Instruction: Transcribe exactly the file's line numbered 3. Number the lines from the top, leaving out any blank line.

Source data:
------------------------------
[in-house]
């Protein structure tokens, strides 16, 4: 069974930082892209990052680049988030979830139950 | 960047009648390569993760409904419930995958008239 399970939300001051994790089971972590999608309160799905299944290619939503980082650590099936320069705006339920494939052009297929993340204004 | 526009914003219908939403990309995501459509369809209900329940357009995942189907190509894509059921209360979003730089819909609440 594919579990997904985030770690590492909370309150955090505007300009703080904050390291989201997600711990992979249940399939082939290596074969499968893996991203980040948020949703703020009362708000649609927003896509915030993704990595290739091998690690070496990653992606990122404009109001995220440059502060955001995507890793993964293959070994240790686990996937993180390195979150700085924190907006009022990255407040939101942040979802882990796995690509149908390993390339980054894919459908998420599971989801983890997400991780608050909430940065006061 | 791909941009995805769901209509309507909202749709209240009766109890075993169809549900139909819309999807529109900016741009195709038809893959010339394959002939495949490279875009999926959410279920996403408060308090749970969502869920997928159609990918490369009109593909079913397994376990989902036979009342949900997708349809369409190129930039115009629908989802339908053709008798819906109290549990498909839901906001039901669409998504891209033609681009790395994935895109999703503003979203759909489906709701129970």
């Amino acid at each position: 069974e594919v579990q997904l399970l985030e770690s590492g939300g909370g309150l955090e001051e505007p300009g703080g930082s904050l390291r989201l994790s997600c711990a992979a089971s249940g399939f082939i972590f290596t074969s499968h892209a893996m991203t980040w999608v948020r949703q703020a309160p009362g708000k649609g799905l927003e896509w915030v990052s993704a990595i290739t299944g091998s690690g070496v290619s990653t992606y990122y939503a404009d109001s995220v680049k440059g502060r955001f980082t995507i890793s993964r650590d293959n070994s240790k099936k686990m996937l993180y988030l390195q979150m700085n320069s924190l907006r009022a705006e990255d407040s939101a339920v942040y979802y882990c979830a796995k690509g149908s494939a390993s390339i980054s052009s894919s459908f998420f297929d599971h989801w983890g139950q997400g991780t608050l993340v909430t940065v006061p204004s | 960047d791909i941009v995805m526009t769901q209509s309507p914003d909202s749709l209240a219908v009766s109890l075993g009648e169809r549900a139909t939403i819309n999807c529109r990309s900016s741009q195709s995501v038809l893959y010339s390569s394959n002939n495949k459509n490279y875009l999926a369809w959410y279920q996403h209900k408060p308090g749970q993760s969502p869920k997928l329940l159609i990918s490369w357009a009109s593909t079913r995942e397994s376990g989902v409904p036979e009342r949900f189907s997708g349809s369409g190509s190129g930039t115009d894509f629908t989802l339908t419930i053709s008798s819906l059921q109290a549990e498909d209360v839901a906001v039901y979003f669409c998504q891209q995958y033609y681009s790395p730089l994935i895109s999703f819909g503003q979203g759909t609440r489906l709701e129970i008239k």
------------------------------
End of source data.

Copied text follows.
């Amino acid at each position: 069974e594919v579990q997904l399970l985030e770690s590492g939300g909370g309150l955090e001051e505007p300009g703080g930082s904050l390291r989201l994790s997600c711990a992979a089971s249940g399939f082939i972590f290596t074969s499968h892209a893996m991203t980040w999608v948020r949703q703020a309160p009362g708000k649609g799905l927003e896509w915030v990052s993704a990595i290739t299944g091998s690690g070496v290619s990653t992606y990122y939503a404009d109001s995220v680049k440059g502060r955001f980082t995507i890793s993964r650590d293959n070994s240790k099936k686990m996937l993180y988030l390195q979150m700085n320069s924190l907006r009022a705006e990255d407040s939101a339920v942040y979802y882990c979830a796995k690509g149908s494939a390993s390339i980054s052009s894919s459908f998420f297929d599971h989801w983890g139950q997400g991780t608050l993340v909430t940065v006061p204004s | 960047d791909i941009v995805m526009t769901q209509s309507p914003d909202s749709l209240a219908v009766s109890l075993g009648e169809r549900a139909t939403i819309n999807c529109r990309s900016s741009q195709s995501v038809l893959y010339s390569s394959n002939n495949k459509n490279y875009l999926a369809w959410y279920q996403h209900k408060p308090g749970q993760s969502p869920k997928l329940l159609i990918s490369w357009a009109s593909t079913r995942e397994s376990g989902v409904p036979e009342r949900f189907s997708g349809s369409g190509s190129g930039t115009d894509f629908t989802l339908t419930i053709s008798s819906l059921q109290a549990e498909d209360v839901a906001v039901y979003f669409c998504q891209q995958y033609y681009s790395p730089l994935i895109s999703f819909g503003q979203g759909t609440r489906l709701e129970i008239k």